Psychophysiology has a long tradition within human factors (Boucsein & Backs, 2000) and has especially contributed to the present understanding of mental workload (Gaillard & Kramer, 2000). Mental workload is often considered to reflect the costs associated with a person's expenditure of limited-capacity information-processing resources to keep task performance within specification and thus is a function of both the person's abilities and the task demands on his or her abilities (Gopher & Donchin, 1986). Many methods of assessing mental work-load have been proposed, each with its own advantages and disadvantages (O'Donnell & Eggemeier, 1986; Tsang & Wilson, 1997). Psychophysiological methods have been used to assess mental workload in domains such as aviation because measurement of responses such as heart rate usually does not interfere with task performance and because psychophysiological responses are sometimes more sensitive to task demands than are performance measures (Kramer & Weber, 2000). The present study examined whether a new approach to the analysis and interpretation of cardiac psychophysiological responses that has been useful for assessing mental workload in the aviation domain is also useful for simulated driving.
By far, the most popular cardiac response used by the human factors community is heart rate (Wilson & Eggemeier, 1991). The heart is dually innervated by the sympathetic and parasympathetic branches of the autonomic nervous system (ANS), and these two branches have opposing effects on heart rate: sympathetic activation increases heart rate, whereas parasympathetic activation decreases heart rate. In the classic model of ANS function (e.g., Cannon, 1959), sympathetic and parasympathetic activity are reciprocally coupled--that is, sympathetic activation occurs concomitantly with parasympathetic inhibition and vice versa. According to the classic model, heart rate change in response to varying task demands would always be the result of some unknown combination of reciprocal change in both autonomic branches.
However, Backs (1995) reviewed studies from the aviation domain that used heart rate as an index of pilot mental workload and found many instances in which heart rate did not change in a manner consistent with the classic ANS model. He suggested that a newer model of ANS function proposed by Berntson, Cacioppo, and Quigley (1991, 1995) could better account for the observed heart rate results. The Berntson et al. model of autonomic space subsumes the classic model of ANS function and instead proposes multiple "modes of autonomic control" (1991, p. 459)." The modes of autonomic control can be represented as a two-dimensional "autonomic space" (see Figure 1), which can be illustrated by axes plotting parasympathetic activity on the ordinate and sympathetic activity on the abscissa. Vectors on the positive diagonal represent the classic coupled reciprocal modes of autonomic control (sympathetic activation with parasympathetic inhibition, or the reverse). Vectors on the negative diagonal represent coupled nonreciprocal modes of control (coactivation and coinhibition), in which the sympathetic and parasympathetic branches increase or decrease together. Vectors parallel to one axis represent uncoupled modes of control, in which activity in one branch changes but activity in the other branch does not. Table 1 presents the autonomic control mode taxonomy and the effects of change along each mode of autonomic control on heart rate.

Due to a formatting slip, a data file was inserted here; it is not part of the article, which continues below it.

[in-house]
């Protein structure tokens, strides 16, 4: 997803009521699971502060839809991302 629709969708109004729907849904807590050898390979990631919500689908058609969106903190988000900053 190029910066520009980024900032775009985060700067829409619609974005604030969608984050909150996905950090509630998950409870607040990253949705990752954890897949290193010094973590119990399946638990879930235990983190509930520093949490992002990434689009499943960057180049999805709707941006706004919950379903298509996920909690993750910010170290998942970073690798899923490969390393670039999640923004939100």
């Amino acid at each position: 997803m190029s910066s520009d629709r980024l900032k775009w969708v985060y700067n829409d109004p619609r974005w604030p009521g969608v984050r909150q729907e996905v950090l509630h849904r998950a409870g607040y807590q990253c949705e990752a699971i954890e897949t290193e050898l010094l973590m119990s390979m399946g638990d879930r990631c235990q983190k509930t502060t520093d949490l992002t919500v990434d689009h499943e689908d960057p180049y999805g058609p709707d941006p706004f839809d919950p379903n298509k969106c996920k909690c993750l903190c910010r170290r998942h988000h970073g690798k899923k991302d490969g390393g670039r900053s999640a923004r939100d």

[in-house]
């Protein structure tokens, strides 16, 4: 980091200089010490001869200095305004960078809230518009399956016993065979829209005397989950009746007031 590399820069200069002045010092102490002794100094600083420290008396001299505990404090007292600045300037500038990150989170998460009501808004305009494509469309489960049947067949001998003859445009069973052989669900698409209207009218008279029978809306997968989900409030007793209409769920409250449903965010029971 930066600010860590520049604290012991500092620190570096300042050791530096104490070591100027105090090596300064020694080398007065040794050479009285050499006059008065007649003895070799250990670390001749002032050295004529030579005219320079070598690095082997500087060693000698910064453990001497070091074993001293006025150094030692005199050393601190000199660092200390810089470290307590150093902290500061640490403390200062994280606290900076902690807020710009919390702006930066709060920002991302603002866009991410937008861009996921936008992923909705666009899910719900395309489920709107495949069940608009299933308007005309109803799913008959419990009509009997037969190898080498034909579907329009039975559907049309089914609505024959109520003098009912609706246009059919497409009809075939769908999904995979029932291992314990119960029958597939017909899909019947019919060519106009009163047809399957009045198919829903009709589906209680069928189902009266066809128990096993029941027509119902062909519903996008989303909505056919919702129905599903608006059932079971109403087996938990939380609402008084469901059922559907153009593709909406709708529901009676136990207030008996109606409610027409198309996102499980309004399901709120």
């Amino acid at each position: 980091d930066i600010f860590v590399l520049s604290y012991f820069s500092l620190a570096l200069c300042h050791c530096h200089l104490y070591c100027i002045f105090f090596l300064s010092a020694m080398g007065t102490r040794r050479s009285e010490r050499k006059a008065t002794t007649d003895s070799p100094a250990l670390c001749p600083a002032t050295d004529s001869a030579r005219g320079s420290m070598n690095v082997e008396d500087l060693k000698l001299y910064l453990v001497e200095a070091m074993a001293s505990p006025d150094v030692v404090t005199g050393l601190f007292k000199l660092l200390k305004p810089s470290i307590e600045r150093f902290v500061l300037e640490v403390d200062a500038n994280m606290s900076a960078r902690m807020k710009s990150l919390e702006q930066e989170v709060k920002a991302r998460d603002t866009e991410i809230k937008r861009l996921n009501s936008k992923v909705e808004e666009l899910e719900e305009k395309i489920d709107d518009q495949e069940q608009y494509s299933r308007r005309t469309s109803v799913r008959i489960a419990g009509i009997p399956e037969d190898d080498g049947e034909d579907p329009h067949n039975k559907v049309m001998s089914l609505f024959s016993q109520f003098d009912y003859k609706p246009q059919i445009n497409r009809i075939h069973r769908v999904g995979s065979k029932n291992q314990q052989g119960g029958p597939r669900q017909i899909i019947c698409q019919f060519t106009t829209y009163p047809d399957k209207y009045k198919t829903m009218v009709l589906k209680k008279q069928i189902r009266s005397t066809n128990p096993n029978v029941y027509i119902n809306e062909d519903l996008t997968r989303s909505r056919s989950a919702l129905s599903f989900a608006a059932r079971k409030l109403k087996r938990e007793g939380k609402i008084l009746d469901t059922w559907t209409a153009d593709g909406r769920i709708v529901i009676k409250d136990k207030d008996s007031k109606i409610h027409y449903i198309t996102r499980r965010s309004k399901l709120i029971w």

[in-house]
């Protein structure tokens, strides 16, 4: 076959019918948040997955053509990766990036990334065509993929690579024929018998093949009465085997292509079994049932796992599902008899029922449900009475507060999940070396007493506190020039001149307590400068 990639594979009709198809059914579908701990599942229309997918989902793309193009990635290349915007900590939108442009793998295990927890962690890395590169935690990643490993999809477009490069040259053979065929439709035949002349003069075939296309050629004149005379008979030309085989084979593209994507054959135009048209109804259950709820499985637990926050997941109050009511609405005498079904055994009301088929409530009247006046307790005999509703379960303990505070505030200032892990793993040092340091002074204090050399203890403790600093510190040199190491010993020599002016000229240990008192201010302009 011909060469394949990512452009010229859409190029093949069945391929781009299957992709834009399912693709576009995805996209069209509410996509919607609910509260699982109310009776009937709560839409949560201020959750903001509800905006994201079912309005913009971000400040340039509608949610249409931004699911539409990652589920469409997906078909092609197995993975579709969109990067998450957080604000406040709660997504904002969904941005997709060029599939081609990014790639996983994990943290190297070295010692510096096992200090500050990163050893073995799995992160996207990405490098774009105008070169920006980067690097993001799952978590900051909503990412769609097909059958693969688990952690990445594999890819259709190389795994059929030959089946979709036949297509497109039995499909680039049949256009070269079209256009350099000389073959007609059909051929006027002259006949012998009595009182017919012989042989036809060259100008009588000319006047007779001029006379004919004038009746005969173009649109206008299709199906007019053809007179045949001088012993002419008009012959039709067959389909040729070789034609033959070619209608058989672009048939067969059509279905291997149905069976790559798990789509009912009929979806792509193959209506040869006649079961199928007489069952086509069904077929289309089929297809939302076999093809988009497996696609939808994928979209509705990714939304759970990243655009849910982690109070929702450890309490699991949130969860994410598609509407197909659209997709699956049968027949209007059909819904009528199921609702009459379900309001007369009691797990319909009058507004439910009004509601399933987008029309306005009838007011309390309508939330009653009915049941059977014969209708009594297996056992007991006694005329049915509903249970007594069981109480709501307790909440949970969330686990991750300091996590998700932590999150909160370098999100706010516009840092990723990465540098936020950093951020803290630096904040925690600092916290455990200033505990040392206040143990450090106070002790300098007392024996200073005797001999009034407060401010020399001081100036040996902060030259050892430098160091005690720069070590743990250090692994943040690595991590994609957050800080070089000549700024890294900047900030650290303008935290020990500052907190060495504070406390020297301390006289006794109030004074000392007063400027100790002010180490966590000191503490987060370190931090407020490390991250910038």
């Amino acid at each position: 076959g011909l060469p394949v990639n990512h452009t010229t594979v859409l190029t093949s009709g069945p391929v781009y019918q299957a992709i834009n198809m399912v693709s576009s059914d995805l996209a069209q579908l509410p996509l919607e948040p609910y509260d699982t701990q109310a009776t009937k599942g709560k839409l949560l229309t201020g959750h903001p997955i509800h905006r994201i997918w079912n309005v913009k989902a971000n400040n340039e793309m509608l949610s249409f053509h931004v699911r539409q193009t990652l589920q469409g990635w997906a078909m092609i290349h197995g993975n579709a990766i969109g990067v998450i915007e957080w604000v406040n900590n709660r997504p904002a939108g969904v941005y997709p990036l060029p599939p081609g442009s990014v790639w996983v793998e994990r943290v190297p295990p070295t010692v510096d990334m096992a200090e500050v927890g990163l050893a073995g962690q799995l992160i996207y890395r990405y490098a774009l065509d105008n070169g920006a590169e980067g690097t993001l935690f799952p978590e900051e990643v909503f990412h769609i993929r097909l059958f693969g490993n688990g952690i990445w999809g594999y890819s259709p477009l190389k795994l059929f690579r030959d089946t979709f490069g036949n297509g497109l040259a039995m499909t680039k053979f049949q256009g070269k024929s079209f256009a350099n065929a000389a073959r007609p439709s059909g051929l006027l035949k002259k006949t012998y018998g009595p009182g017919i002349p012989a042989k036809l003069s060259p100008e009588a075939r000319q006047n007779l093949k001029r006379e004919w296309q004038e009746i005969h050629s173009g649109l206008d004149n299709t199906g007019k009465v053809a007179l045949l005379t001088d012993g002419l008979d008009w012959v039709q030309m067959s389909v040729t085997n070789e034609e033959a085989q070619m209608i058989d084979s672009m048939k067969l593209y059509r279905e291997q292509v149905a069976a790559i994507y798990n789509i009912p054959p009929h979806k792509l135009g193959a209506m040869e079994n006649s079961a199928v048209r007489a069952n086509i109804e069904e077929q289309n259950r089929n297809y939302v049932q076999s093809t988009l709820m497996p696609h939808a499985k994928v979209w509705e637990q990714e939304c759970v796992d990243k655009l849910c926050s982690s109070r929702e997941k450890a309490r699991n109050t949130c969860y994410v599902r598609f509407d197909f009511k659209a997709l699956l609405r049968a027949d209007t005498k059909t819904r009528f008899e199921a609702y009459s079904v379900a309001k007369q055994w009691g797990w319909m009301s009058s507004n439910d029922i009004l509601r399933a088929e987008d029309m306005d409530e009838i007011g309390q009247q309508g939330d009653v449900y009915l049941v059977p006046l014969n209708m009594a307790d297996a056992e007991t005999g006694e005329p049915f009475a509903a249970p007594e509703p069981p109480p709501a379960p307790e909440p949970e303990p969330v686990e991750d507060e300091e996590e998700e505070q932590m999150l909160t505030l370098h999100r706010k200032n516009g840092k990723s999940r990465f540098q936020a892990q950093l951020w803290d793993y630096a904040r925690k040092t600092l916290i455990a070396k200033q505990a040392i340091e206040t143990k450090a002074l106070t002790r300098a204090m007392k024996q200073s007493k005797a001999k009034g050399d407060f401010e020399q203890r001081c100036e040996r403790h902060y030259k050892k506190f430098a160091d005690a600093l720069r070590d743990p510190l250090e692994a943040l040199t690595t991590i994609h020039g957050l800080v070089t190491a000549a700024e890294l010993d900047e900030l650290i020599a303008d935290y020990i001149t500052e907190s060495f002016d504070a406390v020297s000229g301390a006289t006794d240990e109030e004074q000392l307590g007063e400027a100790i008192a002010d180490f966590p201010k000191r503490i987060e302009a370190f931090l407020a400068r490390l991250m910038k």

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Backs (1995) described two important limitations in using heart rate to make inferences about mental workload, which are evident in Table 1. Both limitations exist because heart rate alone is uninformative about the psychological-physiological mapping responsible for the response. The first is that sensitivity can be limited because heart rate may not change with varying task demands, even though sympathetic and parasympathetic activity may change greatly. The second limitation is that equivalent heart rate changes can occur as the result of many different patterns of neural input, which therefore limits the diagnosticity of heart rate in localizing the effects of task demands to specific information-processing resources.